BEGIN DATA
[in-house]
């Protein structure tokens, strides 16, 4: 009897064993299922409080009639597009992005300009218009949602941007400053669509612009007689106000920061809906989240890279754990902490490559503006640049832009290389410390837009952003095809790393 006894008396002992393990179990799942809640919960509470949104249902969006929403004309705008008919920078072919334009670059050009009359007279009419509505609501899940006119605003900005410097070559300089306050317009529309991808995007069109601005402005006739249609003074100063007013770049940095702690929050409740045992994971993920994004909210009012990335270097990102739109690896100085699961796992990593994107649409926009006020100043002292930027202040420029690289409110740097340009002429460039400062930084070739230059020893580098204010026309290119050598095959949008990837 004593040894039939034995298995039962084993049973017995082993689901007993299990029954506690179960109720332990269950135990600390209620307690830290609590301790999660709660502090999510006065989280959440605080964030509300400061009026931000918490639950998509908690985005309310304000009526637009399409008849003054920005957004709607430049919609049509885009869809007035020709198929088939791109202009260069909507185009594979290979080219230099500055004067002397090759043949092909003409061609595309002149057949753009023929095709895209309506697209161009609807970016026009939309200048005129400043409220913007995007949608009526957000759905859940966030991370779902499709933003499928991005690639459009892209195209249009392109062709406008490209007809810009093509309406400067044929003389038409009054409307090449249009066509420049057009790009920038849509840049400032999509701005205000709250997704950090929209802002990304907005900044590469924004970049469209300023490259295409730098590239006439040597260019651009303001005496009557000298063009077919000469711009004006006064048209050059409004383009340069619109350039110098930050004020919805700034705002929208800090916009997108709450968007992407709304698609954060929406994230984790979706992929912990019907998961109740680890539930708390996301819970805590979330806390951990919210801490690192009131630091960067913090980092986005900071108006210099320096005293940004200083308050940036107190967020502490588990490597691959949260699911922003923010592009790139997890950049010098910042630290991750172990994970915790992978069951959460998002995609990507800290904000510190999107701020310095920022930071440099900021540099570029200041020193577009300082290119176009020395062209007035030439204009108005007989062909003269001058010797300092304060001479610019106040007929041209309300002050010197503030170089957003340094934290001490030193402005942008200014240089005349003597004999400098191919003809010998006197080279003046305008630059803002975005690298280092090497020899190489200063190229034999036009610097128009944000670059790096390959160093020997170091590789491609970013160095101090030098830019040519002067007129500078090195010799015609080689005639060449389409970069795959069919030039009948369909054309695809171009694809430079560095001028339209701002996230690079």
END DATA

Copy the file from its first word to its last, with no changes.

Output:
[in-house]
């Protein structure tokens, strides 16, 4: 009897064993299922409080009639597009992005300009218009949602941007400053669509612009007689106000920061809906989240890279754990902490490559503006640049832009290389410390837009952003095809790393 006894008396002992393990179990799942809640919960509470949104249902969006929403004309705008008919920078072919334009670059050009009359007279009419509505609501899940006119605003900005410097070559300089306050317009529309991808995007069109601005402005006739249609003074100063007013770049940095702690929050409740045992994971993920994004909210009012990335270097990102739109690896100085699961796992990593994107649409926009006020100043002292930027202040420029690289409110740097340009002429460039400062930084070739230059020893580098204010026309290119050598095959949008990837 004593040894039939034995298995039962084993049973017995082993689901007993299990029954506690179960109720332990269950135990600390209620307690830290609590301790999660709660502090999510006065989280959440605080964030509300400061009026931000918490639950998509908690985005309310304000009526637009399409008849003054920005957004709607430049919609049509885009869809007035020709198929088939791109202009260069909507185009594979290979080219230099500055004067002397090759043949092909003409061609595309002149057949753009023929095709895209309506697209161009609807970016026009939309200048005129400043409220913007995007949608009526957000759905859940966030991370779902499709933003499928991005690639459009892209195209249009392109062709406008490209007809810009093509309406400067044929003389038409009054409307090449249009066509420049057009790009920038849509840049400032999509701005205000709250997704950090929209802002990304907005900044590469924004970049469209300023490259295409730098590239006439040597260019651009303001005496009557000298063009077919000469711009004006006064048209050059409004383009340069619109350039110098930050004020919805700034705002929208800090916009997108709450968007992407709304698609954060929406994230984790979706992929912990019907998961109740680890539930708390996301819970805590979330806390951990919210801490690192009131630091960067913090980092986005900071108006210099320096005293940004200083308050940036107190967020502490588990490597691959949260699911922003923010592009790139997890950049010098910042630290991750172990994970915790992978069951959460998002995609990507800290904000510190999107701020310095920022930071440099900021540099570029200041020193577009300082290119176009020395062209007035030439204009108005007989062909003269001058010797300092304060001479610019106040007929041209309300002050010197503030170089957003340094934290001490030193402005942008200014240089005349003597004999400098191919003809010998006197080279003046305008630059803002975005690298280092090497020899190489200063190229034999036009610097128009944000670059790096390959160093020997170091590789491609970013160095101090030098830019040519002067007129500078090195010799015609080689005639060449389409970069795959069919030039009948369909054309695809171009694809430079560095001028339209701002996230690079």